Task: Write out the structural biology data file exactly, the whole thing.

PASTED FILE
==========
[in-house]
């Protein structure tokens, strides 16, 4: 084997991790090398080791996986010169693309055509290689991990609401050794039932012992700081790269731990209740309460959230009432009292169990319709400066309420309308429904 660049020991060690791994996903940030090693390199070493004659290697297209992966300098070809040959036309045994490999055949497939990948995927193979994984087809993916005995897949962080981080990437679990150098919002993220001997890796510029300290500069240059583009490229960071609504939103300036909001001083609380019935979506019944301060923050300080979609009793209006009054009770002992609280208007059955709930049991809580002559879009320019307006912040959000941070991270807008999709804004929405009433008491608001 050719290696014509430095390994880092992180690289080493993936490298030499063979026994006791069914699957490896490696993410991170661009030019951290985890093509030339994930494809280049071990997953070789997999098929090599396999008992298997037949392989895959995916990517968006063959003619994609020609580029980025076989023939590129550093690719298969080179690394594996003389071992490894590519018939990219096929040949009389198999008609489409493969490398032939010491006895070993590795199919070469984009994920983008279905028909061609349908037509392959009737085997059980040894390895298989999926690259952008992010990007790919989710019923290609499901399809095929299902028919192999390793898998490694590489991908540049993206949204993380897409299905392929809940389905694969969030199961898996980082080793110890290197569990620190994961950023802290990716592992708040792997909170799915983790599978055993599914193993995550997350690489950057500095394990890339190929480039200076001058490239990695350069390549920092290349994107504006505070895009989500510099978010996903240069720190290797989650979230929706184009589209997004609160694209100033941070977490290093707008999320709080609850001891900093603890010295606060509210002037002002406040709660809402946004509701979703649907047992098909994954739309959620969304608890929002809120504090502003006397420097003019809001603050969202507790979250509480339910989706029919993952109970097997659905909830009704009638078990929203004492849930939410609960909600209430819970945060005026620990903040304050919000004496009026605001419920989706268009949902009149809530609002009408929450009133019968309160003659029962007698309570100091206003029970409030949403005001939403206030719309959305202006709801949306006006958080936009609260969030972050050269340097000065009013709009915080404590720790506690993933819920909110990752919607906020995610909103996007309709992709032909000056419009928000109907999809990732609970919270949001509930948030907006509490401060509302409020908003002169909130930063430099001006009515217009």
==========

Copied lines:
[in-house]
């Protein structure tokens, strides 16, 4: 084997991790090398080791996986010169693309055509290689991990609401050794039932012992700081790269731990209740309460959230009432009292169990319709400066309420309308429904 660049020991060690791994996903940030090693390199070493004659290697297209992966300098070809040959036309045994490999055949497939990948995927193979994984087809993916005995897949962080981080990437679990150098919002993220001997890796510029300290500069240059583009490229960071609504939103300036909001001083609380019935979506019944301060923050300080979609009793209006009054009770002992609280208007059955709930049991809580002559879009320019307006912040959000941070991270807008999709804004929405009433008491608001 050719290696014509430095390994880092992180690289080493993936490298030499063979026994006791069914699957490896490696993410991170661009030019951290985890093509030339994930494809280049071990997953070789997999098929090599396999008992298997037949392989895959995916990517968006063959003619994609020609580029980025076989023939590129550093690719298969080179690394594996003389071992490894590519018939990219096929040949009389198999008609489409493969490398032939010491006895070993590795199919070469984009994920983008279905028909061609349908037509392959009737085997059980040894390895298989999926690259952008992010990007790919989710019923290609499901399809095929299902028919192999390793898998490694590489991908540049993206949204993380897409299905392929809940389905694969969030199961898996980082080793110890290197569990620190994961950023802290990716592992708040792997909170799915983790599978055993599914193993995550997350690489950057500095394990890339190929480039200076001058490239990695350069390549920092290349994107504006505070895009989500510099978010996903240069720190290797989650979230929706184009589209997004609160694209100033941070977490290093707008999320709080609850001891900093603890010295606060509210002037002002406040709660809402946004509701979703649907047992098909994954739309959620969304608890929002809120504090502003006397420097003019809001603050969202507790979250509480339910989706029919993952109970097997659905909830009704009638078990929203004492849930939410609960909600209430819970945060005026620990903040304050919000004496009026605001419920989706268009949902009149809530609002009408929450009133019968309160003659029962007698309570100091206003029970409030949403005001939403206030719309959305202006709801949306006006958080936009609260969030972050050269340097000065009013709009915080404590720790506690993933819920909110990752919607906020995610909103996007309709992709032909000056419009928000109907999809990732609970919270949001509930948030907006509490401060509302409020908003002169909130930063430099001006009515217009």